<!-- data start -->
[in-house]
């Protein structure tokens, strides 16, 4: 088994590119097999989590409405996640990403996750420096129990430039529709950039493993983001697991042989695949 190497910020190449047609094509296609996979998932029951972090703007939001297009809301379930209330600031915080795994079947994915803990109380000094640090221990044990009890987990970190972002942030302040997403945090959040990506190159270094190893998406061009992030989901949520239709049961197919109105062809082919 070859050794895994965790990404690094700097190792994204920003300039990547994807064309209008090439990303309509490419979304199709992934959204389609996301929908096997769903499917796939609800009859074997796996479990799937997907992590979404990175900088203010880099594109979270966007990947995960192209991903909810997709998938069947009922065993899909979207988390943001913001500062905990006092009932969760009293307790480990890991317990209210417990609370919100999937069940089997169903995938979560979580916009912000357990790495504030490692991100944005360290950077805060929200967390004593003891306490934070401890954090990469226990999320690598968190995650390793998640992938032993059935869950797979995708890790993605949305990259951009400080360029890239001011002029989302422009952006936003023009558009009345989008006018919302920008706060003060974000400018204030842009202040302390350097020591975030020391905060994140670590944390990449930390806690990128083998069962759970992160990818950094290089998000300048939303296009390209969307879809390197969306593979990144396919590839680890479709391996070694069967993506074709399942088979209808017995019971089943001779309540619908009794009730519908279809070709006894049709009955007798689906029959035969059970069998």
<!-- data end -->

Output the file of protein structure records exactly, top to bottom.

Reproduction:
[in-house]
């Protein structure tokens, strides 16, 4: 088994590119097999989590409405996640990403996750420096129990430039529709950039493993983001697991042989695949 190497910020190449047609094509296609996979998932029951972090703007939001297009809301379930209330600031915080795994079947994915803990109380000094640090221990044990009890987990970190972002942030302040997403945090959040990506190159270094190893998406061009992030989901949520239709049961197919109105062809082919 070859050794895994965790990404690094700097190792994204920003300039990547994807064309209008090439990303309509490419979304199709992934959204389609996301929908096997769903499917796939609800009859074997796996479990799937997907992590979404990175900088203010880099594109979270966007990947995960192209991903909810997709998938069947009922065993899909979207988390943001913001500062905990006092009932969760009293307790480990890991317990209210417990609370919100999937069940089997169903995938979560979580916009912000357990790495504030490692991100944005360290950077805060929200967390004593003891306490934070401890954090990469226990999320690598968190995650390793998640992938032993059935869950797979995708890790993605949305990259951009400080360029890239001011002029989302422009952006936003023009558009009345989008006018919302920008706060003060974000400018204030842009202040302390350097020591975030020391905060994140670590944390990449930390806690990128083998069962759970992160990818950094290089998000300048939303296009390209969307879809390197969306593979990144396919590839680890479709391996070694069967993506074709399942088979209808017995019971089943001779309540619908009794009730519908279809070709006894049709009955007798689906029959035969059970069998």